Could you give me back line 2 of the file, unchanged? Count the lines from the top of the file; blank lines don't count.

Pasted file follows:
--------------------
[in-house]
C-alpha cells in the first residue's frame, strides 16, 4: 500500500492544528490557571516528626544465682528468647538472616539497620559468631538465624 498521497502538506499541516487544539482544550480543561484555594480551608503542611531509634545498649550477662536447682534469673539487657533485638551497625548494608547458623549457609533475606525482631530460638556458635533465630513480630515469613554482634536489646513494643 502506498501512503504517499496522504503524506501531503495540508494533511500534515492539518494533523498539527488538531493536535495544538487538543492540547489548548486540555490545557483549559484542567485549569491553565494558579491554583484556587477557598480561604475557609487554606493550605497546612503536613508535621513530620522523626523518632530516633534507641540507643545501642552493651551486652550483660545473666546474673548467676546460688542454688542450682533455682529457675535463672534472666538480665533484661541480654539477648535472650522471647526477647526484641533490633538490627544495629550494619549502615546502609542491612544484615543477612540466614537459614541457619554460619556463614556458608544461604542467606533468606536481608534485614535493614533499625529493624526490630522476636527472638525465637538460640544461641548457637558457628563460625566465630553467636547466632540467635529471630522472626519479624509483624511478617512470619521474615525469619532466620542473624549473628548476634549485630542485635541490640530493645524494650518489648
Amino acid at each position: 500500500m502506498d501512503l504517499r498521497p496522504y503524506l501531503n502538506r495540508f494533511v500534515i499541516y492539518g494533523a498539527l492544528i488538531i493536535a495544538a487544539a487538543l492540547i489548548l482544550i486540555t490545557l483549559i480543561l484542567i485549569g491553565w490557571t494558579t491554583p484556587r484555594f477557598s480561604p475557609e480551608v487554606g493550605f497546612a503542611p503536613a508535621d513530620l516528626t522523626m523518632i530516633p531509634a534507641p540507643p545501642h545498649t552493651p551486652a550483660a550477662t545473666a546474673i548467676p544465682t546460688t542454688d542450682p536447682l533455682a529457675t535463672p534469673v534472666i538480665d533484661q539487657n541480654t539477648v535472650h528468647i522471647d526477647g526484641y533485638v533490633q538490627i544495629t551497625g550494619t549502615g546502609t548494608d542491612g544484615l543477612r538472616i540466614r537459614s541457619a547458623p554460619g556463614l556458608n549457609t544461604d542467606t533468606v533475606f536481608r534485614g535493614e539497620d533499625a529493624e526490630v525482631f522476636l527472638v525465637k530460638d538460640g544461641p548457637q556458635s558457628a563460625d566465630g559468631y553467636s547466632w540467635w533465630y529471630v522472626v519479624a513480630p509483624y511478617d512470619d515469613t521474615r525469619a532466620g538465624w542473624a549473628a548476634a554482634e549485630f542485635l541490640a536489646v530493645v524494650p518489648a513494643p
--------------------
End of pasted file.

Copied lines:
C-alpha cells in the first residue's frame, strides 16, 4: 500500500492544528490557571516528626544465682528468647538472616539497620559468631538465624 498521497502538506499541516487544539482544550480543561484555594480551608503542611531509634545498649550477662536447682534469673539487657533485638551497625548494608547458623549457609533475606525482631530460638556458635533465630513480630515469613554482634536489646513494643 502506498501512503504517499496522504503524506501531503495540508494533511500534515492539518494533523498539527488538531493536535495544538487538543492540547489548548486540555490545557483549559484542567485549569491553565494558579491554583484556587477557598480561604475557609487554606493550605497546612503536613508535621513530620522523626523518632530516633534507641540507643545501642552493651551486652550483660545473666546474673548467676546460688542454688542450682533455682529457675535463672534472666538480665533484661541480654539477648535472650522471647526477647526484641533490633538490627544495629550494619549502615546502609542491612544484615543477612540466614537459614541457619554460619556463614556458608544461604542467606533468606536481608534485614535493614533499625529493624526490630522476636527472638525465637538460640544461641548457637558457628563460625566465630553467636547466632540467635529471630522472626519479624509483624511478617512470619521474615525469619532466620542473624549473628548476634549485630542485635541490640530493645524494650518489648